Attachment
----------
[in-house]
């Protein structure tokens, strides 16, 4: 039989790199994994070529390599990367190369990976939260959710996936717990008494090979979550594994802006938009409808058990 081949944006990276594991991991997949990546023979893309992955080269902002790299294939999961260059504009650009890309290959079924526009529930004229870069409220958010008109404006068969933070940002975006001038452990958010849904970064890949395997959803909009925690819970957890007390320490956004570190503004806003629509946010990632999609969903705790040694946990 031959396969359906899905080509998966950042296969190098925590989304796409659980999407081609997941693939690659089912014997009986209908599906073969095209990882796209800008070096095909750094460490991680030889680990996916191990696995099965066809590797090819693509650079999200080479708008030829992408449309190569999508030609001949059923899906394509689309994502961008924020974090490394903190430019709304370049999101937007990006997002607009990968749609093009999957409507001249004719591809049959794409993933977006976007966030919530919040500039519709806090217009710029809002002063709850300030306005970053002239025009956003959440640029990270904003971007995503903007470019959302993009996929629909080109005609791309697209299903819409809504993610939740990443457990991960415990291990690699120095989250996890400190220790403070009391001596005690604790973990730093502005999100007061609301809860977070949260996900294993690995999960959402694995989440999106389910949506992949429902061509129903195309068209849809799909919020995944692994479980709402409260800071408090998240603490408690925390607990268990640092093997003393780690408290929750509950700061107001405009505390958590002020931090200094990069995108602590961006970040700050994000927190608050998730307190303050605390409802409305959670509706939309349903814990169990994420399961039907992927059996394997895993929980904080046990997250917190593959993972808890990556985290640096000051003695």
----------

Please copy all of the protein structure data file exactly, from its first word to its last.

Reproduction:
[in-house]
């Protein structure tokens, strides 16, 4: 039989790199994994070529390599990367190369990976939260959710996936717990008494090979979550594994802006938009409808058990 081949944006990276594991991991997949990546023979893309992955080269902002790299294939999961260059504009650009890309290959079924526009529930004229870069409220958010008109404006068969933070940002975006001038452990958010849904970064890949395997959803909009925690819970957890007390320490956004570190503004806003629509946010990632999609969903705790040694946990 031959396969359906899905080509998966950042296969190098925590989304796409659980999407081609997941693939690659089912014997009986209908599906073969095209990882796209800008070096095909750094460490991680030889680990996916191990696995099965066809590797090819693509650079999200080479708008030829992408449309190569999508030609001949059923899906394509689309994502961008924020974090490394903190430019709304370049999101937007990006997002607009990968749609093009999957409507001249004719591809049959794409993933977006976007966030919530919040500039519709806090217009710029809002002063709850300030306005970053002239025009956003959440640029990270904003971007995503903007470019959302993009996929629909080109005609791309697209299903819409809504993610939740990443457990991960415990291990690699120095989250996890400190220790403070009391001596005690604790973990730093502005999100007061609301809860977070949260996900294993690995999960959402694995989440999106389910949506992949429902061509129903195309068209849809799909919020995944692994479980709402409260800071408090998240603490408690925390607990268990640092093997003393780690408290929750509950700061107001405009505390958590002020931090200094990069995108602590961006970040700050994000927190608050998730307190303050605390409802409305959670509706939309349903814990169990994420399961039907992927059996394997895993929980904080046990997250917190593959993972808890990556985290640096000051003695």